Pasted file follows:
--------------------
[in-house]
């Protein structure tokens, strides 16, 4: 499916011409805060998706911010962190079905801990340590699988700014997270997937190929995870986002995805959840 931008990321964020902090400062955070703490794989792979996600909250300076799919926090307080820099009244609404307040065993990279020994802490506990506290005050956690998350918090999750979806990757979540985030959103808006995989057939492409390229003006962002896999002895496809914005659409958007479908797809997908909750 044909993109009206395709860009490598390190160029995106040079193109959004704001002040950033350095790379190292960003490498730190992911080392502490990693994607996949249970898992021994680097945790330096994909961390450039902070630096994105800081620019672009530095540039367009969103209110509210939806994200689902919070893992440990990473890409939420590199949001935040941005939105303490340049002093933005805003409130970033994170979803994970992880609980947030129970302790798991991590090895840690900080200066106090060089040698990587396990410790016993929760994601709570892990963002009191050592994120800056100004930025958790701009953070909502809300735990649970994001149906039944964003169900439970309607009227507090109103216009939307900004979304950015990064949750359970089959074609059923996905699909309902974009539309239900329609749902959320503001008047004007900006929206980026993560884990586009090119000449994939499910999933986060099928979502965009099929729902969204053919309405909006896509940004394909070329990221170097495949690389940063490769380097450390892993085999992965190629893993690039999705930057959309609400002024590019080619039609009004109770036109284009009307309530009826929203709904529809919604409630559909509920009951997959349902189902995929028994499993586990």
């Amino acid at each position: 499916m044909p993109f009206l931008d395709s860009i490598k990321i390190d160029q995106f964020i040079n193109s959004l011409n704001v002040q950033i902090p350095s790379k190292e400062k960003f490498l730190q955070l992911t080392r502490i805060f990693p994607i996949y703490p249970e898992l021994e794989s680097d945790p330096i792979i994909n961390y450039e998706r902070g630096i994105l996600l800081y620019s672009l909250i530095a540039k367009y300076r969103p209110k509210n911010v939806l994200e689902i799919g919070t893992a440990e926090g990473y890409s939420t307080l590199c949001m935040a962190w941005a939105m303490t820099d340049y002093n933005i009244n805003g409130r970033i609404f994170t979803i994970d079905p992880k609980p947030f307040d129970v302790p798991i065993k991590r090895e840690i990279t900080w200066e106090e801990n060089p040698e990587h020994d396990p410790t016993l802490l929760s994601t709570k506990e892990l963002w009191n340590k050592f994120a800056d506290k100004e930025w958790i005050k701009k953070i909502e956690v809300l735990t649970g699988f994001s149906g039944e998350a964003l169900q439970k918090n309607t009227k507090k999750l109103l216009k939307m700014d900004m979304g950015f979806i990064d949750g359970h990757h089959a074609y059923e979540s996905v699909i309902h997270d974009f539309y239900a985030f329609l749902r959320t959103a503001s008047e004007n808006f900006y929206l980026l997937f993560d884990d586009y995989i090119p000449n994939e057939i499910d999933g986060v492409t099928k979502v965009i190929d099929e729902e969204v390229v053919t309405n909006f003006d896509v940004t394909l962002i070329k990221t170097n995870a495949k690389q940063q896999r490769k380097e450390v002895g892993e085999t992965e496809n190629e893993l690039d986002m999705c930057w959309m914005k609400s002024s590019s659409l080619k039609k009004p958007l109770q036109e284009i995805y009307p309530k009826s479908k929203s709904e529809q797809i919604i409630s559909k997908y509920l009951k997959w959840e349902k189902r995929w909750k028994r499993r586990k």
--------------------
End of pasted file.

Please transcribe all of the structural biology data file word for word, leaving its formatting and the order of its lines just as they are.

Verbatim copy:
[in-house]
């Protein structure tokens, strides 16, 4: 499916011409805060998706911010962190079905801990340590699988700014997270997937190929995870986002995805959840 931008990321964020902090400062955070703490794989792979996600909250300076799919926090307080820099009244609404307040065993990279020994802490506990506290005050956690998350918090999750979806990757979540985030959103808006995989057939492409390229003006962002896999002895496809914005659409958007479908797809997908909750 044909993109009206395709860009490598390190160029995106040079193109959004704001002040950033350095790379190292960003490498730190992911080392502490990693994607996949249970898992021994680097945790330096994909961390450039902070630096994105800081620019672009530095540039367009969103209110509210939806994200689902919070893992440990990473890409939420590199949001935040941005939105303490340049002093933005805003409130970033994170979803994970992880609980947030129970302790798991991590090895840690900080200066106090060089040698990587396990410790016993929760994601709570892990963002009191050592994120800056100004930025958790701009953070909502809300735990649970994001149906039944964003169900439970309607009227507090109103216009939307900004979304950015990064949750359970089959074609059923996905699909309902974009539309239900329609749902959320503001008047004007900006929206980026993560884990586009090119000449994939499910999933986060099928979502965009099929729902969204053919309405909006896509940004394909070329990221170097495949690389940063490769380097450390892993085999992965190629893993690039999705930057959309609400002024590019080619039609009004109770036109284009009307309530009826929203709904529809919604409630559909509920009951997959349902189902995929028994499993586990």
């Amino acid at each position: 499916m044909p993109f009206l931008d395709s860009i490598k990321i390190d160029q995106f964020i040079n193109s959004l011409n704001v002040q950033i902090p350095s790379k190292e400062k960003f490498l730190q955070l992911t080392r502490i805060f990693p994607i996949y703490p249970e898992l021994e794989s680097d945790p330096i792979i994909n961390y450039e998706r902070g630096i994105l996600l800081y620019s672009l909250i530095a540039k367009y300076r969103p209110k509210n911010v939806l994200e689902i799919g919070t893992a440990e926090g990473y890409s939420t307080l590199c949001m935040a962190w941005a939105m303490t820099d340049y002093n933005i009244n805003g409130r970033i609404f994170t979803i994970d079905p992880k609980p947030f307040d129970v302790p798991i065993k991590r090895e840690i990279t900080w200066e106090e801990n060089p040698e990587h020994d396990p410790t016993l802490l929760s994601t709570k506990e892990l963002w009191n340590k050592f994120a800056d506290k100004e930025w958790i005050k701009k953070i909502e956690v809300l735990t649970g699988f994001s149906g039944e998350a964003l169900q439970k918090n309607t009227k507090k999750l109103l216009k939307m700014d900004m979304g950015f979806i990064d949750g359970h990757h089959a074609y059923e979540s996905v699909i309902h997270d974009f539309y239900a985030f329609l749902r959320t959103a503001s008047e004007n808006f900006y929206l980026l997937f993560d884990d586009y995989i090119p000449n994939e057939i499910d999933g986060v492409t099928k979502v965009i190929d099929e729902e969204v390229v053919t309405n909006f003006d896509v940004t394909l962002i070329k990221t170097n995870a495949k690389q940063q896999r490769k380097e450390v002895g892993e085999t992965e496809n190629e893993l690039d986002m999705c930057w959309m914005k609400s002024s590019s659409l080619k039609k009004p958007l109770q036109e284009i995805y009307p309530k009826s479908k929203s709904e529809q797809i919604i409630s559909k997908y509920l009951k997959w959840e349902k189902r995929w909750k028994r499993r586990k």